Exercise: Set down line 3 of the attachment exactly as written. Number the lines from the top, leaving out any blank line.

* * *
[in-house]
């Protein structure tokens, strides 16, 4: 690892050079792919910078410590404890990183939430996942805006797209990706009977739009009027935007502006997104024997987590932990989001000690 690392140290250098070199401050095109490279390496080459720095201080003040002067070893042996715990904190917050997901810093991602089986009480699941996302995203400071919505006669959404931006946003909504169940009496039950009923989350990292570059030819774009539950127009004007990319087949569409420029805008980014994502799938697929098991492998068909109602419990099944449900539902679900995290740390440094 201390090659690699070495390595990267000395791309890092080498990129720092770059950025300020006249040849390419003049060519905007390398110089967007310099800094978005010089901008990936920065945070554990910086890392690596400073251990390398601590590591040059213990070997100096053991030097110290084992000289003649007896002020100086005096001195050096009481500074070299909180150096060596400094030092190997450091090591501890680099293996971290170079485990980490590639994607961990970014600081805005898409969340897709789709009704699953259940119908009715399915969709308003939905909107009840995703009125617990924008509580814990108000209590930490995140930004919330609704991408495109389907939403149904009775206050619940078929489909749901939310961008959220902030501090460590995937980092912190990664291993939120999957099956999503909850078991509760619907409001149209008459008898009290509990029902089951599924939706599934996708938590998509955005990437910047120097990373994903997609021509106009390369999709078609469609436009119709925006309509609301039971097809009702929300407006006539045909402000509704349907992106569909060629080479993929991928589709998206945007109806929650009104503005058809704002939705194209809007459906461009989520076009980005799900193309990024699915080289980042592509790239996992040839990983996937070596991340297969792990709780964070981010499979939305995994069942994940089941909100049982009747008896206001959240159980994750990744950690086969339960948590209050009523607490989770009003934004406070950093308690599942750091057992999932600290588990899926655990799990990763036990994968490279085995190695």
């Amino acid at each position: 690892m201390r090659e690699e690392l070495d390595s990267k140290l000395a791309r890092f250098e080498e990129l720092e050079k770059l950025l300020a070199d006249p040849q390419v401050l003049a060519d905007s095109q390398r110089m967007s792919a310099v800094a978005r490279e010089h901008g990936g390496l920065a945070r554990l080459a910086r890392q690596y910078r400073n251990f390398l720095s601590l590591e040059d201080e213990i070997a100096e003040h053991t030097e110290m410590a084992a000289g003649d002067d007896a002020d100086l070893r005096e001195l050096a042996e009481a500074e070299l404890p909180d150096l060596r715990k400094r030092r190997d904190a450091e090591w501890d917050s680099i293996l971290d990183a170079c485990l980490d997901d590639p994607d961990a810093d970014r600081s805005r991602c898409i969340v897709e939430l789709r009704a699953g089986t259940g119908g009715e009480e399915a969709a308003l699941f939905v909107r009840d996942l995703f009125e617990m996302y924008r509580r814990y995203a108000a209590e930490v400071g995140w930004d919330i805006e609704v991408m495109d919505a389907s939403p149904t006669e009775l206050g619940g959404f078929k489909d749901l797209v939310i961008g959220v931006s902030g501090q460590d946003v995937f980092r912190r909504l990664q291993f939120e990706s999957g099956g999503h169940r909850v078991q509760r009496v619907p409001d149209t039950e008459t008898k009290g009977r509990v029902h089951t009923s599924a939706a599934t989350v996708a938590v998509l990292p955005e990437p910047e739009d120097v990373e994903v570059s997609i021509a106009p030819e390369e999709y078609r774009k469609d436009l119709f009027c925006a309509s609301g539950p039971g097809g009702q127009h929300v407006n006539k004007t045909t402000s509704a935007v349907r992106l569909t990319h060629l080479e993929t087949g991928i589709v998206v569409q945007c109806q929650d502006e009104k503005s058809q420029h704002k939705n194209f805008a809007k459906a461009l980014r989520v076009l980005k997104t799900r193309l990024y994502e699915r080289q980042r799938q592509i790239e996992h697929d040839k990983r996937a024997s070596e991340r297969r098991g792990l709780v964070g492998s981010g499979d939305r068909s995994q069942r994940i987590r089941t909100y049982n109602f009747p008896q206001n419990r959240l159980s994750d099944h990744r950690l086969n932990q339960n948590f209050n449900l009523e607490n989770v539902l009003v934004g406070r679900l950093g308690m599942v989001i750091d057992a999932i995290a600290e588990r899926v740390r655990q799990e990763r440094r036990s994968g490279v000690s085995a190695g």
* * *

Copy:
């Amino acid at each position: 690892m201390r090659e690699e690392l070495d390595s990267k140290l000395a791309r890092f250098e080498e990129l720092e050079k770059l950025l300020a070199d006249p040849q390419v401050l003049a060519d905007s095109q390398r110089m967007s792919a310099v800094a978005r490279e010089h901008g990936g390496l920065a945070r554990l080459a910086r890392q690596y910078r400073n251990f390398l720095s601590l590591e040059d201080e213990i070997a100096e003040h053991t030097e110290m410590a084992a000289g003649d002067d007896a002020d100086l070893r005096e001195l050096a042996e009481a500074e070299l404890p909180d150096l060596r715990k400094r030092r190997d904190a450091e090591w501890d917050s680099i293996l971290d990183a170079c485990l980490d997901d590639p994607d961990a810093d970014r600081s805005r991602c898409i969340v897709e939430l789709r009704a699953g089986t259940g119908g009715e009480e399915a969709a308003l699941f939905v909107r009840d996942l995703f009125e617990m996302y924008r509580r814990y995203a108000a209590e930490v400071g995140w930004d919330i805006e609704v991408m495109d919505a389907s939403p149904t006669e009775l206050g619940g959404f078929k489909d749901l797209v939310i961008g959220v931006s902030g501090q460590d946003v995937f980092r912190r909504l990664q291993f939120e990706s999957g099956g999503h169940r909850v078991q509760r009496v619907p409001d149209t039950e008459t008898k009290g009977r509990v029902h089951t009923s599924a939706a599934t989350v996708a938590v998509l990292p955005e990437p910047e739009d120097v990373e994903v570059s997609i021509a106009p030819e390369e999709y078609r774009k469609d436009l119709f009027c925006a309509s609301g539950p039971g097809g009702q127009h929300v407006n006539k004007t045909t402000s509704a935007v349907r992106l569909t990319h060629l080479e993929t087949g991928i589709v998206v569409q945007c109806q929650d502006e009104k503005s058809q420029h704002k939705n194209f805008a809007k459906a461009l980014r989520v076009l980005k997104t799900r193309l990024y994502e699915r080289q980042r799938q592509i790239e996992h697929d040839k990983r996937a024997s070596e991340r297969r098991g792990l709780v964070g492998s981010g499979d939305r068909s995994q069942r994940i987590r089941t909100y049982n109602f009747p008896q206001n419990r959240l159980s994750d099944h990744r950690l086969n932990q339960n948590f209050n449900l009523e607490n989770v539902l009003v934004g406070r679900l950093g308690m599942v989001i750091d057992a999932i995290a600290e588990r899926v740390r655990q799990e990763r440094r036990s994968g490279v000690s085995a190695g």